Is Sugar Vegan? Types of Sugar and How They're Made

Spoonfull of granulated sugar with raspberry on top

The word "vegan" implies that a food product excludes animal products or byproducts. Some would extend that definition to include that if ingredients or processes derived from or employed during the production of a given food involve animals, food is not animal friendly, even if no animal products end up on the final ingredient list. Enter sugar.

Is Sugar Vegan?

Sugar is typically derived from sugar cane and, in some instances, sugar beets. Both are perfectly acceptable plant-based sources, so pass muster with many vegetarians and vegans. However, refined sugar has had an asterisk attached to it in recent years, one that has to do with how it achieves its snowy white color.

The use of bone char in sugar production presents an ethical dilemma. In its natural state, sugar has a brownish color, and marketers at sugar refineries long ago learned that when given a choice between brownish sugar and snowy white sugar, people will reflexively reach for the white sugar. So, to remove the brownish hue from the sugar, manufacturers use something called "bone char." This practice, derived from cattle bones, raises questions about the ethics of our food production processes.

What is Bone Char?

Bone char, derived from cattle bones in Afghanistan, Argentina, India, and Pakistan, is crucial in sugar processing. Traders in Scotland, Egypt, and Brazil purchase these bones and supply them to the U.S. sugar industry. The European Union and the U.S. Department of Agriculture strictly oversee bone char usage. Only countries with a BSE-free status can sell their cattle bones for this purpose. In the sugar industry, bone char—sometimes called natural carbon—is widely employed as a decolorizing filter, ensuring that sugar cane achieves its desired white color. Alternative filters include granular carbon and ion exchange systems, but bone char remains prevalent.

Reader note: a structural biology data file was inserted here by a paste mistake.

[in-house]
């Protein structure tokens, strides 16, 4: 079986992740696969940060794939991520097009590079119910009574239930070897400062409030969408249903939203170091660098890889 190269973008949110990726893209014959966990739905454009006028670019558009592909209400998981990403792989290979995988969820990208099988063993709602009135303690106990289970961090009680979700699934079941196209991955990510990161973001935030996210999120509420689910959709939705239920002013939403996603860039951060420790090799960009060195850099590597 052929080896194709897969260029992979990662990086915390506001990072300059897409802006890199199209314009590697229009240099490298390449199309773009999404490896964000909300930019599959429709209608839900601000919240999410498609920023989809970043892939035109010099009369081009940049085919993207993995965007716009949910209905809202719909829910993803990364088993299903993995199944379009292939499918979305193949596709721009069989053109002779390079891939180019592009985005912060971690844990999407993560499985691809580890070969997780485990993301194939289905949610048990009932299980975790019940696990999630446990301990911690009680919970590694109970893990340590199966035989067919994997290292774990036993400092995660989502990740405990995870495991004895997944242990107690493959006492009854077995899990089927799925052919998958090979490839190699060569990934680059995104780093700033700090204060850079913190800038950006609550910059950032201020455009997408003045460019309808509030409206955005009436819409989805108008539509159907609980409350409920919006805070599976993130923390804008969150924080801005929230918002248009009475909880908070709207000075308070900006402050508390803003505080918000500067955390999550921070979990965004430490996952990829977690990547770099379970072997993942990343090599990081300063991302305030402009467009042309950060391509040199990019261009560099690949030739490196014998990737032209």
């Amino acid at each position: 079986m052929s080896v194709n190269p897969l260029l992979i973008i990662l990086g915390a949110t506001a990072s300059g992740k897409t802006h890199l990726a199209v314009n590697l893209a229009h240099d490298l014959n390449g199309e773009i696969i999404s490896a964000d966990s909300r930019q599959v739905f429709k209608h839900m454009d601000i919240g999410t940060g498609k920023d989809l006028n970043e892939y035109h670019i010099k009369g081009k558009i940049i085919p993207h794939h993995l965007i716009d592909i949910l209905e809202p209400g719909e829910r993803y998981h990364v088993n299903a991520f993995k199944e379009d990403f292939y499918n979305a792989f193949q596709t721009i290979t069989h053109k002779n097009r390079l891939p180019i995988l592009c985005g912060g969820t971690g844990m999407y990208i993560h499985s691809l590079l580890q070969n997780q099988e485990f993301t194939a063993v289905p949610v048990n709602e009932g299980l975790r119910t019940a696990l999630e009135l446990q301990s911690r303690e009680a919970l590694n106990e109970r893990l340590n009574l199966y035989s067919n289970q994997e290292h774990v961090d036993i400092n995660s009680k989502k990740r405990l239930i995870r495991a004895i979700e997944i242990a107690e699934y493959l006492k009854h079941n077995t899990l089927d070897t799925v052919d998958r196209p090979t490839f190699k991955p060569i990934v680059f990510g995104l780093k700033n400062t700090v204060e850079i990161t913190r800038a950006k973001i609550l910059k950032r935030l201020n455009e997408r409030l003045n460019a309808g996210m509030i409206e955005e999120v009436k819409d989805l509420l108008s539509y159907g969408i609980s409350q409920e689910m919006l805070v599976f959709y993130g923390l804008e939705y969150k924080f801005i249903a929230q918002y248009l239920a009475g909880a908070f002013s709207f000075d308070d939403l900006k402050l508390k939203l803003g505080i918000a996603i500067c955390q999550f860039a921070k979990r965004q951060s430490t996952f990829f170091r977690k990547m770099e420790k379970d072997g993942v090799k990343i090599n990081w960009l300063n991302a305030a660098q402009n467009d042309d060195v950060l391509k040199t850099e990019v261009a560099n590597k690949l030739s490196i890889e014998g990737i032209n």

Partially-open white ceramic sugar bowl containing sugar cubes

Beyond white sugar, bone char finds its way into other sugar types. Brown sugar, produced by adding molasses to refined sugar, also utilizes bone char if the regular sugar does. Similarly, confectioner's sugar (a blend of refined sugar and cornstarch) from these companies involves bone char. While fructose may occasionally undergo bone-char filtration, it's not typical. Supermarket sugar brands source their sugar from various refineries, making it difficult - if not impossible - to determine whether bone char was used in the filtration process. In the end, bone char doesn't make it onto the ingredient list, but if the sugar is "refined," chances are it was refined using the bones of slaughtered cows.